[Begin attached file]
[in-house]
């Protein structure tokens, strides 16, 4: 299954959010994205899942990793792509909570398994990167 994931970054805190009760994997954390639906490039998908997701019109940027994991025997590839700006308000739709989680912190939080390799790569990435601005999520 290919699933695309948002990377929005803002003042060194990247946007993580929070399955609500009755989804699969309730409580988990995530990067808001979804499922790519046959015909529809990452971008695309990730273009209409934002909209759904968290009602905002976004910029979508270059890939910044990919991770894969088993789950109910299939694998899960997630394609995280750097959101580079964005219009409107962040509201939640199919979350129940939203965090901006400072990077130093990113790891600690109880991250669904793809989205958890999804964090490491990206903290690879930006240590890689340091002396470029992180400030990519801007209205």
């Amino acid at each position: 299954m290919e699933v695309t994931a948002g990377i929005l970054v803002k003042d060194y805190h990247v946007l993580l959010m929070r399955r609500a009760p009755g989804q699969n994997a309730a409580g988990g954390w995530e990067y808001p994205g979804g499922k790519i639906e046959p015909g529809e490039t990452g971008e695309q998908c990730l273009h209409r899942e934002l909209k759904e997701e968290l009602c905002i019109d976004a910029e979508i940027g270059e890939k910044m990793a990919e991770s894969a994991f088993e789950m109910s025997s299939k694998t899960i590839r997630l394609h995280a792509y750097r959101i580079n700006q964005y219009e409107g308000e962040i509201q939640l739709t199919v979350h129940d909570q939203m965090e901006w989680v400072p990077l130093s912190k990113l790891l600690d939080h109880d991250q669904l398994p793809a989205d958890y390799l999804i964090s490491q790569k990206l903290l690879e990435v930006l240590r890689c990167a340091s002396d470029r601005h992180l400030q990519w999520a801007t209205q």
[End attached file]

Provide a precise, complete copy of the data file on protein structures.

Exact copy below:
[in-house]
């Protein structure tokens, strides 16, 4: 299954959010994205899942990793792509909570398994990167 994931970054805190009760994997954390639906490039998908997701019109940027994991025997590839700006308000739709989680912190939080390799790569990435601005999520 290919699933695309948002990377929005803002003042060194990247946007993580929070399955609500009755989804699969309730409580988990995530990067808001979804499922790519046959015909529809990452971008695309990730273009209409934002909209759904968290009602905002976004910029979508270059890939910044990919991770894969088993789950109910299939694998899960997630394609995280750097959101580079964005219009409107962040509201939640199919979350129940939203965090901006400072990077130093990113790891600690109880991250669904793809989205958890999804964090490491990206903290690879930006240590890689340091002396470029992180400030990519801007209205």
């Amino acid at each position: 299954m290919e699933v695309t994931a948002g990377i929005l970054v803002k003042d060194y805190h990247v946007l993580l959010m929070r399955r609500a009760p009755g989804q699969n994997a309730a409580g988990g954390w995530e990067y808001p994205g979804g499922k790519i639906e046959p015909g529809e490039t990452g971008e695309q998908c990730l273009h209409r899942e934002l909209k759904e997701e968290l009602c905002i019109d976004a910029e979508i940027g270059e890939k910044m990793a990919e991770s894969a994991f088993e789950m109910s025997s299939k694998t899960i590839r997630l394609h995280a792509y750097r959101i580079n700006q964005y219009e409107g308000e962040i509201q939640l739709t199919v979350h129940d909570q939203m965090e901006w989680v400072p990077l130093s912190k990113l790891l600690d939080h109880d991250q669904l398994p793809a989205d958890y390799l999804i964090s490491q790569k990206l903290l690879e990435v930006l240590r890689c990167a340091s002396d470029r601005h992180l400030q990519w999520a801007t209205q």